Ignacio Villaverde Ignacio Villaverde - 3 months ago 11
Ruby Question

Ruby aggregation with objects

Lets say I have something like this:

class FruitCount
attr_accessor :name, :count

def initialize(name, count)
@name = name
@count = count
end
end

obj1 = FruitCount.new('Apple', 32)
obj2 = FruitCount.new('Orange', 5)
obj3 = FruitCount.new('Orange', 3)
obj4 = FruitCount.new('Kiwi', 15)
obj5 = FruitCount.new('Kiwi', 1)

fruit_counts = [obj1, obj2, obj3, obj4, obj5]


Now what I need, is a function
build_fruit_summary
which due to a given
fruit_counts
array, it returns the following summary:

fruits_summary = {
fruits: [
{
name: 'Apple',
count: 32
},
{
name: 'Orange',
count: 8
},
{
name: 'Kiwi',
count: 16
}
],
total: {
name: 'AllFruits',
count: 56
}
}


I just cannot figure out the best way to do the aggregations.

Edit:

In my example I have more than one count.

class FruitCount
attr_accessor :name, :count1, :count2

def initialize(name, count1, count2)
@name = name
@count1 = count1
@count2 = count2
end
end

Answer

Ruby's Enumerable is your friend, particularly each_with_object which is a form of reduce.

You first need the fruits value:

fruits = fruit_counts.each_with_object([]) do |fruit, list|
  aggregate = list.detect { |f| f[:name] == fruit.name }

  if aggregate.nil?
    aggregate = { name: fruit.name, count: 0 }
    list << aggregate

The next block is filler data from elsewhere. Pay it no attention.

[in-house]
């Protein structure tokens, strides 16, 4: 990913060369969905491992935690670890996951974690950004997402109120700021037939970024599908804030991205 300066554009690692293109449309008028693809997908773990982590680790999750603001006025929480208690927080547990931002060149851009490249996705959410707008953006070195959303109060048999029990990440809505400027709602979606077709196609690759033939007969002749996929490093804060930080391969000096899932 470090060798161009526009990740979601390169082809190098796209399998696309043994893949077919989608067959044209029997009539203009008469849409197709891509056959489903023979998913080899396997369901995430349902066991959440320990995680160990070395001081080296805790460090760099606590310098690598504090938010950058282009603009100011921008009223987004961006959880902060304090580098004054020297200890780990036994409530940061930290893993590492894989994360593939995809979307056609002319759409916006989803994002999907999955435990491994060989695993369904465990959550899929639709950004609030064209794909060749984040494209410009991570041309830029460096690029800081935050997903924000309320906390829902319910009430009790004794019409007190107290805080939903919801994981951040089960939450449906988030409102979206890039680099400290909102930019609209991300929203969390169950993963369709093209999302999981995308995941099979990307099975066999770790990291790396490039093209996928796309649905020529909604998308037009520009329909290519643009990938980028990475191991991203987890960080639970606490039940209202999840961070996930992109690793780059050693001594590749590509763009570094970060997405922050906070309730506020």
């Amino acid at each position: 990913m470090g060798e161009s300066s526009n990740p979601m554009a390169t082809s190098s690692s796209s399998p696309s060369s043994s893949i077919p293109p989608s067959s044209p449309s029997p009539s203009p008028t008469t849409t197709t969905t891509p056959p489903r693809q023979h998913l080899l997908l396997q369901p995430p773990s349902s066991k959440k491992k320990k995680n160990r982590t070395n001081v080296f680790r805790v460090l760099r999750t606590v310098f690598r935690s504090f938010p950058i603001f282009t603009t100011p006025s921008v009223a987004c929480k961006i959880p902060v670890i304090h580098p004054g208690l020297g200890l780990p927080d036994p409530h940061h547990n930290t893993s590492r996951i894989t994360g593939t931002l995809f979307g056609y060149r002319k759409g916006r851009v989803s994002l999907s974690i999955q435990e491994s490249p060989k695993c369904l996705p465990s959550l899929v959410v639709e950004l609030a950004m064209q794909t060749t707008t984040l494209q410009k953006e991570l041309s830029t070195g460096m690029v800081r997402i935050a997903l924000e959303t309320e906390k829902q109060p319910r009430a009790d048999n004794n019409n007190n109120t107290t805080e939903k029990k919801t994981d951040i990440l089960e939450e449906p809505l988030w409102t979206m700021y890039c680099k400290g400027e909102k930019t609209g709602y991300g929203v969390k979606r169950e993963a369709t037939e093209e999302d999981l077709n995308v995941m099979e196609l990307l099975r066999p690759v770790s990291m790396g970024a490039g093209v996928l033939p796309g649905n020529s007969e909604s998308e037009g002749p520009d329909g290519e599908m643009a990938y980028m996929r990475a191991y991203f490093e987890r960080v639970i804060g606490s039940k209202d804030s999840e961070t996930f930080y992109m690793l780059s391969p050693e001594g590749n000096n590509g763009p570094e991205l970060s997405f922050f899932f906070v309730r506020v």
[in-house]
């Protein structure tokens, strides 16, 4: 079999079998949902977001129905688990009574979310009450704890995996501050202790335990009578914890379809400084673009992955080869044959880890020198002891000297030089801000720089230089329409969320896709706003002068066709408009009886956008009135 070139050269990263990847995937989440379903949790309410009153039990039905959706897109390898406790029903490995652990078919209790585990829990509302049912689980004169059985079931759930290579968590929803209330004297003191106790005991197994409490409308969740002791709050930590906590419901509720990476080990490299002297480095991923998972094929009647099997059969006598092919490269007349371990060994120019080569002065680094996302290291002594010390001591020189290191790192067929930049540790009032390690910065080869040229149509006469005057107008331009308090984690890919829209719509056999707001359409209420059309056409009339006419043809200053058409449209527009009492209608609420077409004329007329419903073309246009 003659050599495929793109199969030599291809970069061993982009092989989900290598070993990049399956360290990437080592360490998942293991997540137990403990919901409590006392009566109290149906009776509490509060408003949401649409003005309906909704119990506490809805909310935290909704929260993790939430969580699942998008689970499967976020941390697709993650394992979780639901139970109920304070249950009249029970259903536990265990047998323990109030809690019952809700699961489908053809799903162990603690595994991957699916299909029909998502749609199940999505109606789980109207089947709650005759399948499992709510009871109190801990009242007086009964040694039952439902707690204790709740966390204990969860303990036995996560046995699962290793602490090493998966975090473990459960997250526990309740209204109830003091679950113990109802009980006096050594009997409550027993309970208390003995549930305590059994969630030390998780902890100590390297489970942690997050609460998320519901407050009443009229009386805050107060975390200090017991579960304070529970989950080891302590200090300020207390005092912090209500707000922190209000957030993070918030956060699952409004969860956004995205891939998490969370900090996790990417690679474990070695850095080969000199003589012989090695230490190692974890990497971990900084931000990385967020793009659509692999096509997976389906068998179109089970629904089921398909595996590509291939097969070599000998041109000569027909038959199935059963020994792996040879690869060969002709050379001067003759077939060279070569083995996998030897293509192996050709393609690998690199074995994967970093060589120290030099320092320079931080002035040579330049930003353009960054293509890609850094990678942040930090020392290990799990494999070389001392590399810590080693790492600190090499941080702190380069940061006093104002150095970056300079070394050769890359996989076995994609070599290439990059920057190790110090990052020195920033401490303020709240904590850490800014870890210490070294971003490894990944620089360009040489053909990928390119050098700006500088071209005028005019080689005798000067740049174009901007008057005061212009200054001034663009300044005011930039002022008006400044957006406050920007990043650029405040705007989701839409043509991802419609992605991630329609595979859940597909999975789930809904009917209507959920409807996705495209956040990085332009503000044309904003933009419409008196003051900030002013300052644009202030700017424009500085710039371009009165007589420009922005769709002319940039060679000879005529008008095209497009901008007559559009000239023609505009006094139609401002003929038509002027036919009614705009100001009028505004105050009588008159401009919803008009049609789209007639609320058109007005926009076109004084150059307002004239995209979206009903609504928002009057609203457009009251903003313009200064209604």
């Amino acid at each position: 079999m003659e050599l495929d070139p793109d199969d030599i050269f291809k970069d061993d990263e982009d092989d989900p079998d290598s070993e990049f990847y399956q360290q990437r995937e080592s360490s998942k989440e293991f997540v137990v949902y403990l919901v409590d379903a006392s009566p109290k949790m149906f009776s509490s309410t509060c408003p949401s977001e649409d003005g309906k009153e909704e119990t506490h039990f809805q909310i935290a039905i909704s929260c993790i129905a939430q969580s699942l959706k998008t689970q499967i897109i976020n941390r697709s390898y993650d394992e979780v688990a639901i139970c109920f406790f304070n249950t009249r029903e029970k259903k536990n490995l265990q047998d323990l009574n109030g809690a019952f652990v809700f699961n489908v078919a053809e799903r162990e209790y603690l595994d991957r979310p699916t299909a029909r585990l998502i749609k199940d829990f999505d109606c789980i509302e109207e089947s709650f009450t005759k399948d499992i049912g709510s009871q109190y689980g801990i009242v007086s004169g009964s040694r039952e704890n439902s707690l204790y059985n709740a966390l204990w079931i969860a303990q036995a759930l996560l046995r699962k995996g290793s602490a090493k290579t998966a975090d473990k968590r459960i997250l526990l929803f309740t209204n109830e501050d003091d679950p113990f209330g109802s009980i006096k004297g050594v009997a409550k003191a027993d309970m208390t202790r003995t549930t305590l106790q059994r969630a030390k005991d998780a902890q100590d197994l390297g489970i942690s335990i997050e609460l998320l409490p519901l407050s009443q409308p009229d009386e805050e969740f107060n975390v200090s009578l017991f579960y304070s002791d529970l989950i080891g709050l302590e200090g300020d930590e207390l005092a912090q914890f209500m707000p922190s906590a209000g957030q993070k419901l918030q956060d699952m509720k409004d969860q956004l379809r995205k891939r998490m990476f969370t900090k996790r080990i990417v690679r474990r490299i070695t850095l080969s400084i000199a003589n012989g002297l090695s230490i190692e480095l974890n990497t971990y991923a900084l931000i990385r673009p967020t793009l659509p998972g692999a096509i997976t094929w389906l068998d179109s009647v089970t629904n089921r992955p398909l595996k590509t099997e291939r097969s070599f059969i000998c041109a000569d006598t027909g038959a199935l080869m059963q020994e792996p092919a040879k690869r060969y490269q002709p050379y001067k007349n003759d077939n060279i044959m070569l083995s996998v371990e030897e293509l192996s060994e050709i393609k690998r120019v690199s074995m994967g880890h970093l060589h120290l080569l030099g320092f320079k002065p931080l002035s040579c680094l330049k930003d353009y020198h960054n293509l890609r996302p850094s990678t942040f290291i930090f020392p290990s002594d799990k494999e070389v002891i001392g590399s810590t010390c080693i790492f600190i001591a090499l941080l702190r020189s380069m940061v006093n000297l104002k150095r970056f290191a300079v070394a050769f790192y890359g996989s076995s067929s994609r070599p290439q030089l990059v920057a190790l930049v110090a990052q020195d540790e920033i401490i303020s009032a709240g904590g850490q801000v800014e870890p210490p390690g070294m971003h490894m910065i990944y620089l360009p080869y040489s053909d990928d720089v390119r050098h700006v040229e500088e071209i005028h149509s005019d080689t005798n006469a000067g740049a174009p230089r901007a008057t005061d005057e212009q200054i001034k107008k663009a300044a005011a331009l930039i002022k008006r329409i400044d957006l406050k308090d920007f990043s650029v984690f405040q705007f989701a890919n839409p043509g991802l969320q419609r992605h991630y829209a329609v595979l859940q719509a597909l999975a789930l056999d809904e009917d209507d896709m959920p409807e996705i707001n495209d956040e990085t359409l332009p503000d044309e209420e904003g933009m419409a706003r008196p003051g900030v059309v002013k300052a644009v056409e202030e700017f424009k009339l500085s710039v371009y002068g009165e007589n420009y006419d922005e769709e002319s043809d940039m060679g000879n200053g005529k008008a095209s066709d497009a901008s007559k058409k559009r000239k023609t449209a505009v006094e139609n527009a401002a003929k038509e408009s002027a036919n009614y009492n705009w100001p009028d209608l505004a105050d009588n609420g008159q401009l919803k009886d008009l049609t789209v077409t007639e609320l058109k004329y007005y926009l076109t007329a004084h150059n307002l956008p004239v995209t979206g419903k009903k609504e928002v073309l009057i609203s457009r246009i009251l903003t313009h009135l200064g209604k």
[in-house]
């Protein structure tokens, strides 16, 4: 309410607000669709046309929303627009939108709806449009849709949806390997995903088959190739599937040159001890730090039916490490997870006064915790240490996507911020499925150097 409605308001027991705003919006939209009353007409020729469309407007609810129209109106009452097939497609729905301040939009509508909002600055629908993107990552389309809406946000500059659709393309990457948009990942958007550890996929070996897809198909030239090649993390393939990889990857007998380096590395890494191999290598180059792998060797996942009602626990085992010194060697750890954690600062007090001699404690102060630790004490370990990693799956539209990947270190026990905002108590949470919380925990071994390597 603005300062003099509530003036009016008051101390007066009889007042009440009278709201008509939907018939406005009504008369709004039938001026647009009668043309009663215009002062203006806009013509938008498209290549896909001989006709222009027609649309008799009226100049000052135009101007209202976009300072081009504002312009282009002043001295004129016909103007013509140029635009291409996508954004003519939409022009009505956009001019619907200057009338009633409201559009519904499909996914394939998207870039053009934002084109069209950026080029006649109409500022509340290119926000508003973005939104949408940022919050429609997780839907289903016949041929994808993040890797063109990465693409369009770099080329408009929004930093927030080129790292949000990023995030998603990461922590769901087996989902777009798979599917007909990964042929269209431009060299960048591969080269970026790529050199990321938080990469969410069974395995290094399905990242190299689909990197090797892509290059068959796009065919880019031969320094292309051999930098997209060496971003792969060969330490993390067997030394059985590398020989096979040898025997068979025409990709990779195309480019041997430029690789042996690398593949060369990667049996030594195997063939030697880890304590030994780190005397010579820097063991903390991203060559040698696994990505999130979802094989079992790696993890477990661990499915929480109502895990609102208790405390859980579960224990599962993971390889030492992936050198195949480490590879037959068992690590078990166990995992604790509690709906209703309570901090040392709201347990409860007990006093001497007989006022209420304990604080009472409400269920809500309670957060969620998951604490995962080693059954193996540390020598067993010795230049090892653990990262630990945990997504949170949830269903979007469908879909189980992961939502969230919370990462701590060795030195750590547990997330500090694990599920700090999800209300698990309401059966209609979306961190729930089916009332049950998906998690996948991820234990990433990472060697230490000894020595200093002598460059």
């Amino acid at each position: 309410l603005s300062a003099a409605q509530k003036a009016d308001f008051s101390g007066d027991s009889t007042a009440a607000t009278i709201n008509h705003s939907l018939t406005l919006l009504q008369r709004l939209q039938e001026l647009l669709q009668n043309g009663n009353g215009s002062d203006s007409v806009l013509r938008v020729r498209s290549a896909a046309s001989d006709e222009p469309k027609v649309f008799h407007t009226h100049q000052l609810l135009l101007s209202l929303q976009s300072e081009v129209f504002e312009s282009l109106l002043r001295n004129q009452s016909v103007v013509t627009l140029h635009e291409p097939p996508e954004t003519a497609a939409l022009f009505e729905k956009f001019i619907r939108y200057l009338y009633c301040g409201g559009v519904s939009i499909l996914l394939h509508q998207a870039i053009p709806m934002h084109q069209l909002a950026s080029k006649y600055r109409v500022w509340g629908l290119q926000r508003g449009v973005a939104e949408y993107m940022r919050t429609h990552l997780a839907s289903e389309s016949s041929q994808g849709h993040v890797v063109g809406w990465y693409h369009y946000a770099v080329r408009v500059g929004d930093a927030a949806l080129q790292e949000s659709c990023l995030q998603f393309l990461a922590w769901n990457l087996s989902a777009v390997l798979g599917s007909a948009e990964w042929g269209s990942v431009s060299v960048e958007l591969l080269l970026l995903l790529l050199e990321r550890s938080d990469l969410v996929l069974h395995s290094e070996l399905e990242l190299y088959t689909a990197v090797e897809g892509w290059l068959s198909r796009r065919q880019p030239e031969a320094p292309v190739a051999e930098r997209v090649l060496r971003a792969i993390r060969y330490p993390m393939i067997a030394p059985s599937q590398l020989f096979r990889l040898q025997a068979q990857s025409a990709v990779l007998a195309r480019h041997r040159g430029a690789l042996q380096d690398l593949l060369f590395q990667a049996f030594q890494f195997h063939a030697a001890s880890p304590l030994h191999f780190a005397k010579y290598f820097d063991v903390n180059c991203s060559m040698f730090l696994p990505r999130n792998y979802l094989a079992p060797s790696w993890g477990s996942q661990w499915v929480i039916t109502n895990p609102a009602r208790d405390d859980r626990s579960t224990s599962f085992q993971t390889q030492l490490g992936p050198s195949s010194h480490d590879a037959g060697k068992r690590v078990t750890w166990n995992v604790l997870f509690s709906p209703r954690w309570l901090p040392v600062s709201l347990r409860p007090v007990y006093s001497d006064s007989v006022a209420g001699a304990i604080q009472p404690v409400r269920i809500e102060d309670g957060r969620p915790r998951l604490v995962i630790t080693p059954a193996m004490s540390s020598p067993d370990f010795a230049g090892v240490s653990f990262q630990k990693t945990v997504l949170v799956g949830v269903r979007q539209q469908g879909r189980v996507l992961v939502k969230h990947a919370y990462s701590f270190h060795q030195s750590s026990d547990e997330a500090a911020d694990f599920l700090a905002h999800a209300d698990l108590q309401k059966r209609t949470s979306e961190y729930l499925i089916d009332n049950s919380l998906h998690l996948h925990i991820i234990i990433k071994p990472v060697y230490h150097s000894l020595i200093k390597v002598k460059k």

end

  aggregate[:count] += fruit.count
  aggregate[:count2] += fruit.count2
end

UPDATE: added multiple counts within the single fruity loop.

The above will serialize each fruit object - maintaining a count for each fruit - into a hash and aggregate them into an empty list array, and assign the aggregate array to the fruits variable.

Now, get the total value:

total = { name: 'AllFruits', count: fruit_counts.map { |f| f.count + f.count2 }.reduce(:+) }

UPDATE: total taking into account multiple count attributes within a single loop.

The above maps the fruit_counts array, plucking each object's count attribute, resulting in an array of integers. Then, reduce is getting the sum of the array's integers.

Now put it all together into the summary:

fruits_summary = { fruits: fruits, total: total }

You can formalize this in an OOP style by introducing a FruitCollection object that uses the Enumerable module:

class FruitCollection
  include Enumerable

  def initialize(fruits)
    @fruits = fruits
  end

  def summary
    { fruits: fruit_counts, total: total }
  end

  def each(&block)
    @fruits.each &block
  end

  def fruit_counts
    each_with_object([]) do |fruit, list|
      aggregate = list.detect { |f| f[:name] == fruit.name }

      if aggregate.nil?
        aggregate = { name: fruit.name, count: 0 }
        list << aggregate
      end

      aggregate[:count] += fruit.count
      aggregate[:count2] += fruit.count2
    end
  end

  def total
    { name: 'AllFruits', count: map { |f| f.count + f.count2 }.reduce(:+) }
  end
end

Now pass your fruit_count array into that object:

fruit_collection = FruitCollection.new fruit_counts
fruits_summary = fruit_collection.summary

The reason the above works is by overriding the each method which Enumerable uses under the hood for every enumerable method. This means we can call each_with_object, reduce, and map (among others listed in the enumerable docs above) and it will iterate over the fruits since we told it to in the above each method.

Here's an article on Enumerable.

UPDATE: your multiple counts can be easily added by adding a total attribute to your fruit object:

class FruitCount
   attr_accessor :name, :count1, :count2

   def initialize(name, count1, count2)
     @name = name
     @count1 = count1
     @count2 = count2
   end

   def total
     @count1 + @count2
   end
end

Then just use fruit.total whenever you need to aggregate the totals:

fruit_counts.map(&:total).reduce(:+)